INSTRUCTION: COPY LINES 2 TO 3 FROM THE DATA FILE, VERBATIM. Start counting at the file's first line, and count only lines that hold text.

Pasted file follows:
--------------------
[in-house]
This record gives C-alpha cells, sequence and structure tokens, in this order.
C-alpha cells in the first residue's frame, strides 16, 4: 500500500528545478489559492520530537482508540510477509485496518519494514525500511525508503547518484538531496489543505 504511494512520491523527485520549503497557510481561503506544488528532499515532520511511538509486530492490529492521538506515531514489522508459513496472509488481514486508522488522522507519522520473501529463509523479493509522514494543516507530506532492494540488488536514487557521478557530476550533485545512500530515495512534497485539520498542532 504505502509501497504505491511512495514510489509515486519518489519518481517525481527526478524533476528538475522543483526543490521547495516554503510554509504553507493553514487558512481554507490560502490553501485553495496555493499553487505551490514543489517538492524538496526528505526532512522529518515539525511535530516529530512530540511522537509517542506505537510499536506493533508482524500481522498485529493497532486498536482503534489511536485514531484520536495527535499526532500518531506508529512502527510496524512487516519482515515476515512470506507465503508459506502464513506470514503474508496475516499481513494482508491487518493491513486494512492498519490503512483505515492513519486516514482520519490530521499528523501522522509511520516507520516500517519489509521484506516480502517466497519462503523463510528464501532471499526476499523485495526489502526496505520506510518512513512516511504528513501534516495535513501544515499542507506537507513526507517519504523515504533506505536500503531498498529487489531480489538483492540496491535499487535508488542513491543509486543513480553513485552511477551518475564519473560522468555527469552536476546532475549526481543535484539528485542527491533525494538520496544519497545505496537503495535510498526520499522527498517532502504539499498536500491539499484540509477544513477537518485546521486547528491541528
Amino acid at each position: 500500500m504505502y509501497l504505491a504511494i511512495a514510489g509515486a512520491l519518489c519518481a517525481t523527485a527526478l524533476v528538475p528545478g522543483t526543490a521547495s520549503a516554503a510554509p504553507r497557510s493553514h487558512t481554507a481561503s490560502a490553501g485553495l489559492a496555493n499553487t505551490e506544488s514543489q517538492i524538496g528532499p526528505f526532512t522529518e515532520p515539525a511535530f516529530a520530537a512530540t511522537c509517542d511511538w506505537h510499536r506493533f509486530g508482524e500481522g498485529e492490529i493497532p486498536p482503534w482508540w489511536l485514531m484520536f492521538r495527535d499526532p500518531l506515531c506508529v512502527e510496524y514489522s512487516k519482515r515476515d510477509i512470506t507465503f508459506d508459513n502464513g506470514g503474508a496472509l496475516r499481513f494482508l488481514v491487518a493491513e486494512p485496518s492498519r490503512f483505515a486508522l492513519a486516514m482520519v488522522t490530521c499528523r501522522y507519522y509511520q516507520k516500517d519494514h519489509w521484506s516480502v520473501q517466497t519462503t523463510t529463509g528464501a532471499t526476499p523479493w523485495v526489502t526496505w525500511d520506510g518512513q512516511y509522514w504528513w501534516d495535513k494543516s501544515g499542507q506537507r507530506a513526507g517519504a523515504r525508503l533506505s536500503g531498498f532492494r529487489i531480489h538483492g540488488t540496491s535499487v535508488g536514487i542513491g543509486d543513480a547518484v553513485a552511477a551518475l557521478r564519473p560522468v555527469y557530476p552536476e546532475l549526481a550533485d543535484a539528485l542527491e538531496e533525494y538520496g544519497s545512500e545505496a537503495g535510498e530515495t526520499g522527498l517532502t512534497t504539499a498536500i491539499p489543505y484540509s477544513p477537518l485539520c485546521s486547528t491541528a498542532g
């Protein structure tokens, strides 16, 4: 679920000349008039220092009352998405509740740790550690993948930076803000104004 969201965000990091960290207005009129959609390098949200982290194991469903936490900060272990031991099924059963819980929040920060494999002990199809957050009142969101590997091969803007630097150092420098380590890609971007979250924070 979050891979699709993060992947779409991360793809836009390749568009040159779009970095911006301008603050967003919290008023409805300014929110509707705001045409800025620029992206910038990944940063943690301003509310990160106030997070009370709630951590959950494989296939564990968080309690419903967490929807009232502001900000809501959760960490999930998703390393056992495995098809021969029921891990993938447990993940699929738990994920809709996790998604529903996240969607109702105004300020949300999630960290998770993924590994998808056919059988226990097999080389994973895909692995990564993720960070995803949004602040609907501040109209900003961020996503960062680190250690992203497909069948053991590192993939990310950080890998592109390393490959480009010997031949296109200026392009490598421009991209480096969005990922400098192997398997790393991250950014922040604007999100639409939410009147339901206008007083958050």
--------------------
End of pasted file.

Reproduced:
This record gives C-alpha cells, sequence and structure tokens, in this order.
C-alpha cells in the first residue's frame, strides 16, 4: 500500500528545478489559492520530537482508540510477509485496518519494514525500511525508503547518484538531496489543505 504511494512520491523527485520549503497557510481561503506544488528532499515532520511511538509486530492490529492521538506515531514489522508459513496472509488481514486508522488522522507519522520473501529463509523479493509522514494543516507530506532492494540488488536514487557521478557530476550533485545512500530515495512534497485539520498542532 504505502509501497504505491511512495514510489509515486519518489519518481517525481527526478524533476528538475522543483526543490521547495516554503510554509504553507493553514487558512481554507490560502490553501485553495496555493499553487505551490514543489517538492524538496526528505526532512522529518515539525511535530516529530512530540511522537509517542506505537510499536506493533508482524500481522498485529493497532486498536482503534489511536485514531484520536495527535499526532500518531506508529512502527510496524512487516519482515515476515512470506507465503508459506502464513506470514503474508496475516499481513494482508491487518493491513486494512492498519490503512483505515492513519486516514482520519490530521499528523501522522509511520516507520516500517519489509521484506516480502517466497519462503523463510528464501532471499526476499523485495526489502526496505520506510518512513512516511504528513501534516495535513501544515499542507506537507513526507517519504523515504533506505536500503531498498529487489531480489538483492540496491535499487535508488542513491543509486543513480553513485552511477551518475564519473560522468555527469552536476546532475549526481543535484539528485542527491533525494538520496544519497545505496537503495535510498526520499522527498517532502504539499498536500491539499484540509477544513477537518485546521486547528491541528